By Brant, John, and Kambra
To help them develop self-confidence and good blindness skills, the Adult Orientation & Adjustment Center asks students to participate in a wide variety of activities. On August 15, a group of students and staff went horseback riding at Wildwood Hills Ranch near St. Charles, Iowa. Below are the candid reactions of three of them. As you will observe, each of them is at a different waypoint on their path to understanding fully that it is okay to be blind.
I came into the Center this summer. I hadn’t been horseback riding since I was about eight–ten or fifteen years ago. I really didn’t know what to expect. I was not terribly concerned because it sounded like people had gone before and it had been successful, but I really didn’t know what I was in for. But once I was up on the horse I found it was a really easy system. Left to go left, right to go right, back to stop. After getting on, I realized it wasn’t going to be much of a challenge; it would just be more fun. Once they gave me the step-ladder and I got up on the horse, found the stirrup and found which way the head was, once I got on its back there was no problem at that point.
I came here the first week of June. I’ve done a bit of horseback riding in the past. I was looking forward to doing it, but when we got there and I put the shades on, just finding my way around, getting to the horse, that was a little more challenging. That wasn’t very comfortable, just to bump around into people, really not know where I was going because it was a new area; that was stretching for me, a little uncomfortable. When I got up on the horse, that seemed the easier part to me. I felt like they worked pretty hard to do it so we were comfortable. I didn’t feel like it was dangerous at all. It was enjoyable to go around on the horse. The horse seemed a little on the mellow side for me. It was an adventure going up and down hills, and the guy behind me every once in a while would say “Right, right, right,” and I’d say, “Is there a problem?” And he’d say, “Your horse goes towards trees.” So, only one time did my leg get knocked out of a stirrup. Going out into the arena eased us into it. They had us get on the horse. We would begin to go around, having someone ride along side of us, something progressive. So by the time we got out on the trail, I was ready for it. Talking with people in front and behind was helpful to know where I was.
This is my second time at horseback riding. Honestly, I considered not going this time because of memories of the first time and then not feeling well this time. The first time I went, I really had a balance issue. And it didn’t always feel like the horse was going forward or backward or sideways. At first it was hard for me to tell which way the horse was moving, but I went. And I did it and actually I had no issues like that the second time around. I have done lots of horseback riding over the years. I think it was just one of those first time experiences. I heard others talking about, “It feels like my horse is going backwards,” when in reality it was going forward. So I think for some people that’s a little harder than for others. The second time I had no feelings like that at all, which was very pleasant. I think it’s a good experience getting used to ourselves walking in different areas. In the indoor arena, I think it was wood shavings or something we were walking through, and then in the outdoor arena we were walking through sand, and then out in tall grass. We got a lot of experience walking over different surfaces. Inside in that big pole barn it was big and echo-like, and outside it sounded very open. So trying to judge where you were and where you were going, I thought was very interesting. And you had to listen for the sound of the horse or the people to know which direction to go.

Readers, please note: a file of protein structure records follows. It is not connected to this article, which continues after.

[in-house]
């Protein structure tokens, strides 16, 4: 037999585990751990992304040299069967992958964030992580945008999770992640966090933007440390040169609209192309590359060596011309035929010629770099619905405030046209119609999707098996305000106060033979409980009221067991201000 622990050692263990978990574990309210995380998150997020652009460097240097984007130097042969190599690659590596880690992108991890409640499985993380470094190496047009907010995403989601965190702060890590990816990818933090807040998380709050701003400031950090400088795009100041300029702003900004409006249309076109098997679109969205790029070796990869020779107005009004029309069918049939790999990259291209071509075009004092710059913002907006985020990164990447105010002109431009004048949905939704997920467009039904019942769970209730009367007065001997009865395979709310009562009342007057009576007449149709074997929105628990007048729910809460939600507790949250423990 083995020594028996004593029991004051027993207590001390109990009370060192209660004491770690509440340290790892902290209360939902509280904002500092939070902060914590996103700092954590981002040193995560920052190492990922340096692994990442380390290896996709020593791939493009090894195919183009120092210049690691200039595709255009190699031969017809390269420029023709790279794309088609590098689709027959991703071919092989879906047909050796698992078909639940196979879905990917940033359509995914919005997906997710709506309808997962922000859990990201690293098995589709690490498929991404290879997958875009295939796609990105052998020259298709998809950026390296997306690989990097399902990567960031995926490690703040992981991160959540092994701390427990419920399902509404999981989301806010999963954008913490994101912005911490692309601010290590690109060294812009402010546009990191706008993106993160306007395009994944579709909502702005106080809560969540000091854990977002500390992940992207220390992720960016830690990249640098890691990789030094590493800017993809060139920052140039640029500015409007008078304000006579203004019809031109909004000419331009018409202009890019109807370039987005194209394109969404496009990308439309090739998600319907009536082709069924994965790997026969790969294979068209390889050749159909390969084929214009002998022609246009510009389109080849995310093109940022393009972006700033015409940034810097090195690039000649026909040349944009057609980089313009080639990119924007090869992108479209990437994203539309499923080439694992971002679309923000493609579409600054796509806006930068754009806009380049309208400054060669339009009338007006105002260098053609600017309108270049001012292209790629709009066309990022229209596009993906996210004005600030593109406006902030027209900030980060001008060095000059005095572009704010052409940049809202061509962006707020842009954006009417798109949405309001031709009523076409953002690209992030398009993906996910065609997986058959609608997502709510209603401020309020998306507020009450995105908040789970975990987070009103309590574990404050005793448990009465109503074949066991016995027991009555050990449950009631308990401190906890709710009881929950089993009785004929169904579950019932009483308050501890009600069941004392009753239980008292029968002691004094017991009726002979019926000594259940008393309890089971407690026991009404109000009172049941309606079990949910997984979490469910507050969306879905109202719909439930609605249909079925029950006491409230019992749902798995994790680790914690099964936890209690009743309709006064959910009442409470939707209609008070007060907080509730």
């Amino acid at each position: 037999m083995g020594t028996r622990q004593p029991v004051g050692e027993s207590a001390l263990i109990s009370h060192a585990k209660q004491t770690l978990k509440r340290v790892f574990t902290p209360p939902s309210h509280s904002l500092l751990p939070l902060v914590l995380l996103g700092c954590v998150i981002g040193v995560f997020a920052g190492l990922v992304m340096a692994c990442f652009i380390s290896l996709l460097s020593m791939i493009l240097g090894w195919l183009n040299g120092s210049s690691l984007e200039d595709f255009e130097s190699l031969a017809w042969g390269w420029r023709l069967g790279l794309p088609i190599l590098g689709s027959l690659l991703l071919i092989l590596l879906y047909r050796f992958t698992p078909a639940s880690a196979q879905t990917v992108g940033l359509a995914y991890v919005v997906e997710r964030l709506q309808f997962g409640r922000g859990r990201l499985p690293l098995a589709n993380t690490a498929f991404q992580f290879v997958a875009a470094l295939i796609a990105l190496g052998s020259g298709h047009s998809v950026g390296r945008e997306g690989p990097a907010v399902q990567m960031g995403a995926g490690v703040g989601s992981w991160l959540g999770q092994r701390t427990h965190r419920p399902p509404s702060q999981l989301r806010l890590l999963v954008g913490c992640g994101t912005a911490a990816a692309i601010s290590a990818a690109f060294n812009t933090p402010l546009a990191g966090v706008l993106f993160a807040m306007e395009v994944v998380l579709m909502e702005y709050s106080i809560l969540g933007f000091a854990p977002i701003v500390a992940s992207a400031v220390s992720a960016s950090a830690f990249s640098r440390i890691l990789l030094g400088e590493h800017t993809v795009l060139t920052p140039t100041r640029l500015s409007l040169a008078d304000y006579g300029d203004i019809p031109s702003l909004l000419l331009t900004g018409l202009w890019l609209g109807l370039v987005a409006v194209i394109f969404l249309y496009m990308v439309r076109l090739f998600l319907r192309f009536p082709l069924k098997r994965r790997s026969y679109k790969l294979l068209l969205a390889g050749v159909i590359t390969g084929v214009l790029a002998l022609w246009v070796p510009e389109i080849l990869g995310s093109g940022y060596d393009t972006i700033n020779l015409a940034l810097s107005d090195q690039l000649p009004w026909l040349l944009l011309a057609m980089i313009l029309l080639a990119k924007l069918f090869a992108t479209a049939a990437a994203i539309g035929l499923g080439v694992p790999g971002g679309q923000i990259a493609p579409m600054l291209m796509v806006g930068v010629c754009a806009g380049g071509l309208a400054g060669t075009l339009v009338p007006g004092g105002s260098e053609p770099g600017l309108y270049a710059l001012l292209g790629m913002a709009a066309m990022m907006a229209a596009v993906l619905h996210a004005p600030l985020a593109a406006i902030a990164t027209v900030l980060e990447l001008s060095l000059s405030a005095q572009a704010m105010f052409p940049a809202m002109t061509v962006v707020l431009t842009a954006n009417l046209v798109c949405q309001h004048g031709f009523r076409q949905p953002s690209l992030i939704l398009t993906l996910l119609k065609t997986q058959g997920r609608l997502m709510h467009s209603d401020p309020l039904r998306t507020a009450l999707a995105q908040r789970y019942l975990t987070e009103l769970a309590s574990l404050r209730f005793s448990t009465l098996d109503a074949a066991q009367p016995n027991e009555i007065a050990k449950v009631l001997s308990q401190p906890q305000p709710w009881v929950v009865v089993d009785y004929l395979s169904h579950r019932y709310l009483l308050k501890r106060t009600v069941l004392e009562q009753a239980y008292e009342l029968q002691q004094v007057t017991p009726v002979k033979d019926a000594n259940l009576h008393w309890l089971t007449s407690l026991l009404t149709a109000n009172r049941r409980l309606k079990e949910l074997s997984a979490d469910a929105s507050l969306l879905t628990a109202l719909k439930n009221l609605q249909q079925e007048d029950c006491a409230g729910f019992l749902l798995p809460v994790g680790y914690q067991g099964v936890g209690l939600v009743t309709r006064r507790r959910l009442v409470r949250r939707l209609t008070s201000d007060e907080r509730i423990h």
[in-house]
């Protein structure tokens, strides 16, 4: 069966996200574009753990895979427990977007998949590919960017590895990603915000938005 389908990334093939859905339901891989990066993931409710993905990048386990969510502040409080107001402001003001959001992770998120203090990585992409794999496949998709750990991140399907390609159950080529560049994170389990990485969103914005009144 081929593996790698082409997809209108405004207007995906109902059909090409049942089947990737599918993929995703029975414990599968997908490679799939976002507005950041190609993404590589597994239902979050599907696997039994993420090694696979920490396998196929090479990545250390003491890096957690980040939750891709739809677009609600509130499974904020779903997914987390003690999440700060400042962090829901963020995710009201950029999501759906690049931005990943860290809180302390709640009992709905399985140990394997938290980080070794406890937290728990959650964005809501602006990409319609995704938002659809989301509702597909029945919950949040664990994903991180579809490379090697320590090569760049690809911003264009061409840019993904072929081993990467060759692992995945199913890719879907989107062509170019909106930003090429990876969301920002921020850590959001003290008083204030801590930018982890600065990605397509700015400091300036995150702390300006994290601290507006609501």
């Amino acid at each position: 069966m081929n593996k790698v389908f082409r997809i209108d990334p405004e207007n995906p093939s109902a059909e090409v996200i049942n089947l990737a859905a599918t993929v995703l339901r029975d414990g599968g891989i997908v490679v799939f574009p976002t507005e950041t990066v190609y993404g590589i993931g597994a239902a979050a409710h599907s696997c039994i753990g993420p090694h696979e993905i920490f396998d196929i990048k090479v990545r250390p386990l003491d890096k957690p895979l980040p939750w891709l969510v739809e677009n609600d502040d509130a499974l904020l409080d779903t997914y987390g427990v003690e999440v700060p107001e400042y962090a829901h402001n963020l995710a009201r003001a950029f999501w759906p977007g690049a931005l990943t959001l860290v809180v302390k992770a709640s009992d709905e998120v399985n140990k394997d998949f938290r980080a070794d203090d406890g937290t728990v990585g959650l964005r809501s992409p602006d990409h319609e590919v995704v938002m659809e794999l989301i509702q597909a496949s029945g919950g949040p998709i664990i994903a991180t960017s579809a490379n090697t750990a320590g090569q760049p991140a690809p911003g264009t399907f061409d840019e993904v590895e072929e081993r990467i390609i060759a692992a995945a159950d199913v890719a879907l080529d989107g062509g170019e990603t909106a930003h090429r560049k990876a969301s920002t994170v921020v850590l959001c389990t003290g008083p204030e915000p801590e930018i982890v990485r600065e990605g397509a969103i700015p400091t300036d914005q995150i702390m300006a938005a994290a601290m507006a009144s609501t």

It’s kind of concerning to know whether you’re walking up to the backend or the front end of the horse. If it’s not a nice horse, you might get stepped on or kicked. I am not afraid of horses or of being bitten. But if you don’t know the horses, you don’t know which ones might startle. I did not ask, I just went with it, stuck my hand out there, found whichever end, decided what I had and worked my way from there. Other than hearing to follow, that’s about all you can do. You notice many things. When you’re on the trail with the trees surrounding you it feels more closed in and cool, and then when you come out into the open pasture between the air and the sun and the openness, you know right away when those types of changes occur.
You could feel your horse as it started to go up or down, so you knew you needed to be leaning forward or leaning back. Basically, you do it all by the way it feels. And balance with it. I don’t know what you’d do if you have a bad horse. I guess you’d just do what you do otherwise–just deal with it, like you do whatever comes your way.
It was pretty mellow. It was just very, very pleasant.